I have been in the computer/software business since 1982.
The first languages I learnt were at University: Fortran and IBM 360 Assembler. The first programs I wrote were solutions to the “8 queens” problem in assembler and Fortran. Next semester I learnt Pascal. In fact I was in the first class to learn Pascal in South Africa. Our lecturer was Judy Bishop. Those days we learnt Computer Hardware in detail. I am very grateful for that since I use that knowledge to this day!
In 1982 I had to do what was called “National Service”, basically compulsory conscription in the South African Army. I really didn’t want anything to do with anything military, so I pushed to get into computer systems. After five months I pulled it off and started working on programming a direction finding system. I remember the CSIR (Council for Scientific and Industrial Research) and another private company were contracted to do this direction finding system to track enemy radio transmission locations. To my credit the Army took my system over the other two! I solved the problem by using a radical non linear parameterization of the earth. This made it compute an initial estimate that was very good in short time, and then went on to the full algorithm.
After this success I got the idea that I would fit in well in the computer field.
Those days we worked on a bootlegged DEC Computer clone called the Omega M40. It boasted a total of 2 megabyte ram! The disk drive held a whole 20 megabyte, in disk packs the size of large serving plates but 6 inches high!
One morning I got in early and decided to play with this beast. (It was the size of a double door fridge). I went to the console and pressed the IPL (initial program load) button after setting the switches to the start address. I saw the lights flash and I had booted my first computer from scratch! But I felt this looming presence coming down the hallway into the computer room, Oh damn the Captain was working! It took me half an hour of pleading to save my position and not get sent away to fight on the border. (he had been in since 6AM and lost one hours work).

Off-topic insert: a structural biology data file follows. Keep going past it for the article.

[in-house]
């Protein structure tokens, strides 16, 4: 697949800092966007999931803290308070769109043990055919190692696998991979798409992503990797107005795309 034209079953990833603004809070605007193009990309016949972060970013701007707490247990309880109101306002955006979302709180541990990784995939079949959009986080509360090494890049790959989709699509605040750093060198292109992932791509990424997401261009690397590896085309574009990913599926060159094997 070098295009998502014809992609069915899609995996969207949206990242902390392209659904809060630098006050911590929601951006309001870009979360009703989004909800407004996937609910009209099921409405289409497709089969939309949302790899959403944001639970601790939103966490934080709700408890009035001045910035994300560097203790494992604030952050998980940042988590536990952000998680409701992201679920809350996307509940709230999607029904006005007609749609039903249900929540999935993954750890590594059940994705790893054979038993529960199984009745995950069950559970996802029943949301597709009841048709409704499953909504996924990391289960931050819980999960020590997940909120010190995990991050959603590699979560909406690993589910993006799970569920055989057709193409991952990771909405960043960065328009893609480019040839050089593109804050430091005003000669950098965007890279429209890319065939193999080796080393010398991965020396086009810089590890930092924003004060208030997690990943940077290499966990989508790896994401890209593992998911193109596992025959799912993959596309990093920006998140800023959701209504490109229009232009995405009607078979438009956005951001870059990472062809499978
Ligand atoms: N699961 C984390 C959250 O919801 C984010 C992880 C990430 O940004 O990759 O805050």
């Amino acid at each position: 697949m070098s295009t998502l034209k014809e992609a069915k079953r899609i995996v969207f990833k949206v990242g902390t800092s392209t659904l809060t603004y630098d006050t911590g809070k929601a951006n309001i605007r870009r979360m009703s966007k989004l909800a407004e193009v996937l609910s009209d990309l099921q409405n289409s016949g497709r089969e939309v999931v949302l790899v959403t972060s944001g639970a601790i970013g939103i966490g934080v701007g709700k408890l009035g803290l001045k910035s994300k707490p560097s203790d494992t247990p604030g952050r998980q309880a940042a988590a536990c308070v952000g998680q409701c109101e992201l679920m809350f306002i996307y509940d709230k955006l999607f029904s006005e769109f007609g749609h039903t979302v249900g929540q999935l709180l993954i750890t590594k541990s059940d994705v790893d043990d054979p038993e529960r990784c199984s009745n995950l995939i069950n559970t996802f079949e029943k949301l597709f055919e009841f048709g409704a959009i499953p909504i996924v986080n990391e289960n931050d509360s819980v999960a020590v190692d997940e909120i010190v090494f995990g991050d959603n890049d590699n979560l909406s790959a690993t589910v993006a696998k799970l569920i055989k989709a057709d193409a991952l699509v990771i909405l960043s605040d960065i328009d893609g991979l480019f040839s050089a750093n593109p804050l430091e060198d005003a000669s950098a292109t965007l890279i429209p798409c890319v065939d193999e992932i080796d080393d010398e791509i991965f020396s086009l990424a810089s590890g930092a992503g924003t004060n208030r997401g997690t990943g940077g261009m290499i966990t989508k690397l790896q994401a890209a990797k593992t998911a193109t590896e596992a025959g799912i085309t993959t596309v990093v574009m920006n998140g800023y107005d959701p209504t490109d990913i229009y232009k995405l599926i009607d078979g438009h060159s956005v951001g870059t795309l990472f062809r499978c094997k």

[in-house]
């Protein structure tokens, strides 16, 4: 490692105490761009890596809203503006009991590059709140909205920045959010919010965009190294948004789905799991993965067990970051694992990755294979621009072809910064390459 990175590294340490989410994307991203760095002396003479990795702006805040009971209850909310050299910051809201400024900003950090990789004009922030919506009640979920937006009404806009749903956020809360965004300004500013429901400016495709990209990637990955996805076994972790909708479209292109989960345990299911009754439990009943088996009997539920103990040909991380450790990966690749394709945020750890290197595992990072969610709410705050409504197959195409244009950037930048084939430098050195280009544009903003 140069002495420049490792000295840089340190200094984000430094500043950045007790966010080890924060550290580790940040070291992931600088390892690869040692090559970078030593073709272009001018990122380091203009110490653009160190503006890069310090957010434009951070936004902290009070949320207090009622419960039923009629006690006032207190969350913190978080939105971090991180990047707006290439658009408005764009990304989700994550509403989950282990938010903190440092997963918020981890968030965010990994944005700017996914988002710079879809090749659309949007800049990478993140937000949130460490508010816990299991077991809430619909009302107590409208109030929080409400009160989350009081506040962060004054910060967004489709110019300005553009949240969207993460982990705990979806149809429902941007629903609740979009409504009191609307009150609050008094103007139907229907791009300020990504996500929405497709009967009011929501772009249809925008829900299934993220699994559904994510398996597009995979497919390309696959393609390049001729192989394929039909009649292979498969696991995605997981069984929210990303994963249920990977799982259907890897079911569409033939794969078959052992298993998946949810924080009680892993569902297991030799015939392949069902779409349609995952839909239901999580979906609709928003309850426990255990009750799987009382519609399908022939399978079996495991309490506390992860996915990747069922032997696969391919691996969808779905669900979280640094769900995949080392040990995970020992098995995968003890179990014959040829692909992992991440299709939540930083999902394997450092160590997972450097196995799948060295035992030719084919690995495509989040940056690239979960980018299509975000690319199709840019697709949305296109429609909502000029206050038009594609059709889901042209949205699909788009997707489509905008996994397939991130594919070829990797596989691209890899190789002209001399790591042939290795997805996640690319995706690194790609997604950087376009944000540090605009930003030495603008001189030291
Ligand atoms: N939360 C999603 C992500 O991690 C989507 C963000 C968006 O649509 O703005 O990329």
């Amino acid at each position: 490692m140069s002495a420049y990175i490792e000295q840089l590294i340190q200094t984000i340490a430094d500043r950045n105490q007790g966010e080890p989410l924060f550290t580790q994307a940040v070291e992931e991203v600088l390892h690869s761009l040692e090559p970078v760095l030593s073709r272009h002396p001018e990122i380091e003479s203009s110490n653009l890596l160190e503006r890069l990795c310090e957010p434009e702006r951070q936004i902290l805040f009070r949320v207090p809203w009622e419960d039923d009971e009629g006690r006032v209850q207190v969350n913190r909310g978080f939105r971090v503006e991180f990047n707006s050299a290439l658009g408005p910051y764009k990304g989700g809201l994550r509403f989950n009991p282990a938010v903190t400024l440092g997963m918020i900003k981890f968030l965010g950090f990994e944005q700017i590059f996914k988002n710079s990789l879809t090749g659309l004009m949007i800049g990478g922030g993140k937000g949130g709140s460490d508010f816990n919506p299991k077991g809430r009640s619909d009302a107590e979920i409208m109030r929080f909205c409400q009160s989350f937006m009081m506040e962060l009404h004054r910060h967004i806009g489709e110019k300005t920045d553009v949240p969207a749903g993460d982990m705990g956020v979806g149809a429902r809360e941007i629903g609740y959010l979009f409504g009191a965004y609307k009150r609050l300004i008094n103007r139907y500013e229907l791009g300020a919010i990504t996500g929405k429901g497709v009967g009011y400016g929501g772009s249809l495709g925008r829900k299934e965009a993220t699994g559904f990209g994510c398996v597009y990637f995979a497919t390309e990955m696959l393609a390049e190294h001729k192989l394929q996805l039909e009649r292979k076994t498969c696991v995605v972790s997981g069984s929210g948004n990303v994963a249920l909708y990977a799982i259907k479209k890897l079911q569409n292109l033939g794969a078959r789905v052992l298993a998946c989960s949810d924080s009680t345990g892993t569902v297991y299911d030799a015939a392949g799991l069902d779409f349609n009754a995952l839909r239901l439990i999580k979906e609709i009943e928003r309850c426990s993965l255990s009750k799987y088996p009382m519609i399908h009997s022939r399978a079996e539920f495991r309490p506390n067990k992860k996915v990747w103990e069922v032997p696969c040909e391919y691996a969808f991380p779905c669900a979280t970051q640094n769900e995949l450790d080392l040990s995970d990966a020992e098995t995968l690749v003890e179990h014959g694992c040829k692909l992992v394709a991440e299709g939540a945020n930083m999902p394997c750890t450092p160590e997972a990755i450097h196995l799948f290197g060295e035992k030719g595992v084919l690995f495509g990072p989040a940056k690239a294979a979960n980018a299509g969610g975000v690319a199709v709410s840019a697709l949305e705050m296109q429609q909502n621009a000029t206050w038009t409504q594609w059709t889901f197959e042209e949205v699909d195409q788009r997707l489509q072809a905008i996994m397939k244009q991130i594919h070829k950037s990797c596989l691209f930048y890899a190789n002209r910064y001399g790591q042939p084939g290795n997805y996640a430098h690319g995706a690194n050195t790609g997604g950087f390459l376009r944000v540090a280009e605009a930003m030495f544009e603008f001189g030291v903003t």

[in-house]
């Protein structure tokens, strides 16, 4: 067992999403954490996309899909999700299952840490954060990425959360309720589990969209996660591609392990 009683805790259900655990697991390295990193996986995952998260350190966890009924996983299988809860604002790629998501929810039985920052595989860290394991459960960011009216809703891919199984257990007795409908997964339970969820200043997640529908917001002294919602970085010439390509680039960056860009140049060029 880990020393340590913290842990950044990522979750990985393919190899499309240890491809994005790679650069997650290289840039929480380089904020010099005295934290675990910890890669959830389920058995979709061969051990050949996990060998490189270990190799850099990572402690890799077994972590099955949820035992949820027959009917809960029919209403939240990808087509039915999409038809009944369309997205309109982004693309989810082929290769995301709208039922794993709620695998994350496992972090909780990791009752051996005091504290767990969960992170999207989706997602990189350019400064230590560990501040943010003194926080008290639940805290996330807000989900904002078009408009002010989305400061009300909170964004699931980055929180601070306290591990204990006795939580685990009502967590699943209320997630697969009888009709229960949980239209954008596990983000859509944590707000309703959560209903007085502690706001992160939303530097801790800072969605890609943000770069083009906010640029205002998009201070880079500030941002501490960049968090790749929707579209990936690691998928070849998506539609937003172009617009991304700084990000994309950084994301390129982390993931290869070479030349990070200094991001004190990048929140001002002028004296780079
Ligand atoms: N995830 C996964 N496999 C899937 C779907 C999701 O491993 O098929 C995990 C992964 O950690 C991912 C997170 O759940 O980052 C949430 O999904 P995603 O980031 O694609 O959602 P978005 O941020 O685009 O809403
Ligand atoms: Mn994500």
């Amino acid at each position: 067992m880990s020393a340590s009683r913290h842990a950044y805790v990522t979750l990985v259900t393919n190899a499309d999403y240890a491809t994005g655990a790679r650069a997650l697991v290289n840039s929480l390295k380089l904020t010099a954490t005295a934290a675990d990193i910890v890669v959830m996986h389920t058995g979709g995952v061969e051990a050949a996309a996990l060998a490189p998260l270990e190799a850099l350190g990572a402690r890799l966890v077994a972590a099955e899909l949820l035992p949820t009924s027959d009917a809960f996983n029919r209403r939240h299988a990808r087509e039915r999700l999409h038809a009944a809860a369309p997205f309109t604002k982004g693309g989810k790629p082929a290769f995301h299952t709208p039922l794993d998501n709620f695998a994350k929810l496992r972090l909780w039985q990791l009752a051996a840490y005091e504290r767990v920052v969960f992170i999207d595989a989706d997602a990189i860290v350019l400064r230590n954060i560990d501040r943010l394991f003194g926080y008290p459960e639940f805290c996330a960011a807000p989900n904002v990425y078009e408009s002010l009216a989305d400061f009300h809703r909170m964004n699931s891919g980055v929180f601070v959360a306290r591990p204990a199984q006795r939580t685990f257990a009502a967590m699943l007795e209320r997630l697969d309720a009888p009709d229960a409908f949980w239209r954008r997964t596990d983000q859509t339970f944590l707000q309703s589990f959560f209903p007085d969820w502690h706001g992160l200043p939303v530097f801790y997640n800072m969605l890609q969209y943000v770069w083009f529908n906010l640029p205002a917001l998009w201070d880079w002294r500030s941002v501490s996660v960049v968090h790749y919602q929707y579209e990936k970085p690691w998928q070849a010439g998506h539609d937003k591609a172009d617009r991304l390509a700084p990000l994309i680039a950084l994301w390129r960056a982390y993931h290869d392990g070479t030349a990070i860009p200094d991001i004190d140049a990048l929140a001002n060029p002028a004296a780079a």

We used a language called RTL2 (Real Time Language 2). It was a Pascal like language but very low level.
After the army I was meant to go back to University as a lecturer. But I couldn’t stand the hands off approach of academic life after learning to get my hands dirty in the army, and joined the company ISIS Advanced Systems after a nice referral from one of their employees who worked with me in the army.
In my first actual job in 1985 we did real time programming on Digital Equipment Corporation VAX computers.
I liked these machines , they had 32 bit address space, so no fiddling with selectors or active page registers.
However compared to today they were highly primitive. My Apple watch has more memory than those VAX machines, and who knows maybe more processing power!
Anyway we programmed in RTL2.
My job was to design faster versions of the built in operating system functions for synchronising processes and inter process communication.
We had separate VAX machines connected via shared memory. That is memory that is accessible to both computers.
I wrote code to synchronise the clocks using the shared memory once. It was amazing. When I ran the program, because the two computers were also connected on a LAN and the LAN also synchronised the system times, it caused a system crash. It couldn’t handle the times synchronising so quickly!
I also had to write a program to close all programs in the system for shutdown. I ran it first time and it came back with an access not allowed error, so I asked the system admin to grant me access to test my program. When I ran it again, people started saying that their terminal sessions were suddenly ending. I realised that I failed to check that the processes where in the correct group!, and then mercifully the next bug showed up. The process terminated itself by mistake, saving the other users from losing their sessions. I did testing after hours after that!
I learnt a lot about process synchronisation those days. We didn’t have threads then only processes!
Its interesting how things have changed. In those days Real Time Programming was a separate discipline, nowadays with the improved hardware speed its hardly ever mentioned anymore. I think all we have to do these days in programming if it is real time is to ensure we don’t have garbage collection threads suddenly consuming cpu cycles when we need performance!
Actually the UI of any decent smartphone is using real time programming fundamentals! (In my humble opinion!)
I enjoyed the Real Time World those days, we were considered “System Programmers” not just ordinary programmers.
Anyway the contract ended and new more interesting things were becoming available GUI’s and graphics, and Windows had just become 32 bit!…..